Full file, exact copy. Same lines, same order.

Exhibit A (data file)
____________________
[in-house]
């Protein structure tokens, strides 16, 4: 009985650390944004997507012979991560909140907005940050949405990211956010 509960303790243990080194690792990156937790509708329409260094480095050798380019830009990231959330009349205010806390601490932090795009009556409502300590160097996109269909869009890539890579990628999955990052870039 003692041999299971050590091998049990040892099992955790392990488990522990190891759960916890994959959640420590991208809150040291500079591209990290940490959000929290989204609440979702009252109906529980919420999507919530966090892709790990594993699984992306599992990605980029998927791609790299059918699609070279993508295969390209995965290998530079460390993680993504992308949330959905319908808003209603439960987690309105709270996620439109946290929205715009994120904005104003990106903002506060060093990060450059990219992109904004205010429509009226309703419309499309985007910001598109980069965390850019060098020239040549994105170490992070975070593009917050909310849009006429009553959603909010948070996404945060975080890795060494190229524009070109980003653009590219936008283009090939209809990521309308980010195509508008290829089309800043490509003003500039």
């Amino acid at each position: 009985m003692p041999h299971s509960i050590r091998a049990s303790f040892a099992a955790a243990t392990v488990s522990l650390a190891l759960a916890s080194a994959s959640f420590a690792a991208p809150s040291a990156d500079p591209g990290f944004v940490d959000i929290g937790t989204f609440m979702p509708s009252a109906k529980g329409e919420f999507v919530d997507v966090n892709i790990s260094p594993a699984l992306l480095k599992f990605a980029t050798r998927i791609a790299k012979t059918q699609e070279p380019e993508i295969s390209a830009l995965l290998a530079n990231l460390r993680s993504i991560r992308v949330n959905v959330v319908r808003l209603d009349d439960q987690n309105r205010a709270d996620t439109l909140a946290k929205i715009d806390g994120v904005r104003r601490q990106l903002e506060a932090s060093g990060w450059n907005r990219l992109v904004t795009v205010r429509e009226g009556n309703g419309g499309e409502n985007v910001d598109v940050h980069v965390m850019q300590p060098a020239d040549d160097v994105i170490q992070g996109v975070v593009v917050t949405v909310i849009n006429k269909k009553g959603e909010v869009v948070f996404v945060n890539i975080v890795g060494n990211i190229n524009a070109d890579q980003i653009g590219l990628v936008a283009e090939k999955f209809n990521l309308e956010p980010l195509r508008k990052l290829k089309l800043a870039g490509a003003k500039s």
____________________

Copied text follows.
[in-house]
């Protein structure tokens, strides 16, 4: 009985650390944004997507012979991560909140907005940050949405990211956010 509960303790243990080194690792990156937790509708329409260094480095050798380019830009990231959330009349205010806390601490932090795009009556409502300590160097996109269909869009890539890579990628999955990052870039 003692041999299971050590091998049990040892099992955790392990488990522990190891759960916890994959959640420590991208809150040291500079591209990290940490959000929290989204609440979702009252109906529980919420999507919530966090892709790990594993699984992306599992990605980029998927791609790299059918699609070279993508295969390209995965290998530079460390993680993504992308949330959905319908808003209603439960987690309105709270996620439109946290929205715009994120904005104003990106903002506060060093990060450059990219992109904004205010429509009226309703419309499309985007910001598109980069965390850019060098020239040549994105170490992070975070593009917050909310849009006429009553959603909010948070996404945060975080890795060494190229524009070109980003653009590219936008283009090939209809990521309308980010195509508008290829089309800043490509003003500039």
């Amino acid at each position: 009985m003692p041999h299971s509960i050590r091998a049990s303790f040892a099992a955790a243990t392990v488990s522990l650390a190891l759960a916890s080194a994959s959640f420590a690792a991208p809150s040291a990156d500079p591209g990290f944004v940490d959000i929290g937790t989204f609440m979702p509708s009252a109906k529980g329409e919420f999507v919530d997507v966090n892709i790990s260094p594993a699984l992306l480095k599992f990605a980029t050798r998927i791609a790299k012979t059918q699609e070279p380019e993508i295969s390209a830009l995965l290998a530079n990231l460390r993680s993504i991560r992308v949330n959905v959330v319908r808003l209603d009349d439960q987690n309105r205010a709270d996620t439109l909140a946290k929205i715009d806390g994120v904005r104003r601490q990106l903002e506060a932090s060093g990060w450059n907005r990219l992109v904004t795009v205010r429509e009226g009556n309703g419309g499309e409502n985007v910001d598109v940050h980069v965390m850019q300590p060098a020239d040549d160097v994105i170490q992070g996109v975070v593009v917050t949405v909310i849009n006429k269909k009553g959603e909010v869009v948070f996404v945060n890539i975080v890795g060494n990211i190229n524009a070109d890579q980003i653009g590219l990628v936008a283009e090939k999955f209809n990521l309308e956010p980010l195509r508008k990052l290829k089309l800043a870039g490509a003003k500039s």